There is no known or underground safe home in Liberia for queer youths fleeing persecution and facing rejection from their families. Homosexuality is still viewed as an enigma by the government and much has not been done to protect sexual minorities in the county.

Former President Sirleaf, in an interview with The Guardian in 2012 she would not sign any law decriminalizing consensual same-sex sexual activity. She would later backpedal in another interview at the UN, saying incorrectly that there is no law which criminalizes homosexuality.  Then-Senator turned Vice President Jewel Howard-Taylor introduced a bill—which did not pass—to make it a first-degree felony.

Liberian law criminalizes consensual same-sex sexual activity between consenting adults. Articles 14.74, 14.79 and 50.7 [of the Penal Code of 1976] consider “voluntary sodomy” as a first-degree misdemeanor, with a penalty of up to one-year imprisonment. There has been no publicized case in recent years. But Liberian’s gay community says harassment and discrimination are widespread.

The director of the human rights division of the Ministry of Justice, Kutaka D. Togba, in an interview a month ago said there can only be progress in the protection of sexual minorities if the penal code is revisited and repealed, as it violates Liberia’s signatory to international conventions and treaties.

According to the latest U.S. Department of State 2018 report on Liberia, the country’s gay community faces extreme challenges

 An email sent to the Ministry of Gender, Children and Social Protection on the availability of safe homes says there are safe homes for everyone. Eric Pervist, communications officer, said they have not had any case of anyone fleeing persecution from their families over their sexuality.

“The Ministry of Gender, Children and Social Protection would like to inform you that its safe homes are for everyone and as of today’s date there has been no case of anyone ”fleeing apparent persecution” from their family for being gay/lesbian.”

 Maxwell Monboe, Coordinator of Liberia’s Initiative for the Promotion of Rights Identity, Diversity and Equality (LIPRIDE) which covers key population, said there are limited public service sexual minorities in Liberia.

“Human rights context for the last decade highlights Liberia as a deeply Patriarchal and homophobic society within the context of further criminalization of the LGBT population, limited public services to the community and rendering of the community as invisible.”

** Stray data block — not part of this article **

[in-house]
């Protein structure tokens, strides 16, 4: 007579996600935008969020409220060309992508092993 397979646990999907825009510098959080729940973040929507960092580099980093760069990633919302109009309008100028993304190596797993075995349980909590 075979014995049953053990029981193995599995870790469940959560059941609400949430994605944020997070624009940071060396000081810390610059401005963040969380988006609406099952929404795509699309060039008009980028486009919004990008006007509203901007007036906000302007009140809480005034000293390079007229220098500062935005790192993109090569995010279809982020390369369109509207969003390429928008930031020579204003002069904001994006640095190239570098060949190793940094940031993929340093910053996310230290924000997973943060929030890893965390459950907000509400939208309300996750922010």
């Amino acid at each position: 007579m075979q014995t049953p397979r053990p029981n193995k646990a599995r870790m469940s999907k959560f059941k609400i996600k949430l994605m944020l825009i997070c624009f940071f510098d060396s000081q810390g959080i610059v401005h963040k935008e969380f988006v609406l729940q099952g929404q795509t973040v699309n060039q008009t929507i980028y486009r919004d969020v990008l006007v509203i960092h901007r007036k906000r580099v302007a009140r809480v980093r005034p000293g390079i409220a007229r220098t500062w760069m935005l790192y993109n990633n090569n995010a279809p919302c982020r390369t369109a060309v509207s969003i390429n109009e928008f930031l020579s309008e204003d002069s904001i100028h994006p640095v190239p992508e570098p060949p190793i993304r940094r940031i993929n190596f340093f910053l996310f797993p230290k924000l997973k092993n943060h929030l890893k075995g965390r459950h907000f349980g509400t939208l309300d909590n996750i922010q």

Abdullah Mohammed, 17, was in 11th grade when his grandmother pushed his door and caught him making out with his schoolmate. “We were in my room—we were just from partying and I forgot to lock the door and off the lights when my grandma pushed it,” he said.

He recalled a shout from his grandmother as she angrily slammed his door and went to her room. “I put my friend through the window with his clothes for him to escape,” Mohammed said.

Mohammed’s mother is a Christian while his father is a Muslim. He said a consensus was reached by his parents that he should move out when his grandmother called them.

 With no roof over his head amid the beginning of the 2018/2019 academic year, Mohammed mentioned he was coerced to drop out of school—his mother discontinued the payment of his tuition while his father, who lives outside Liberia, severed contact and support towards him.

“My grandmother told my entire community about me,” he said tearfully. Short on options in a nation which views homosexuality as an antithesis to its culture, Mohammed contacted a friend who referred him to Brown.

“One day he came to my house and explained to me his situation and I told him to move in,” Brown revealed. Catering to Mohammed and Kamara place a strain on his small income and extra earnings and Brown said he needs help to continue the upkeep of the duo.

The duo said they wish to return to school and Browne has already started making efforts for them to, while making sure it’s in the safest location possible.

“I told Mohammed to check at a nearby school on the cost of the tuition so he can finish his high school and I’ve also told Kamara to check at a nursing school here in the community—ain’t easy to pay their both tuition and I really need help from anyone to help me help them,” he pleaded.

Browne wants to go the extra mile but he’s short on options in a nation which hasn’t come to grips that sexuality is innate, and Kamara, Mohammed and many others may be left to live on the margins of a society which signed the Universal Declaration of Human Rights to protect them, regardless of the happiness of what occurs under the covers of the bedsheet.

Gboko Stewart is the founder of journalRAGE, an online human rights publication dedicated to the coverage of key populations.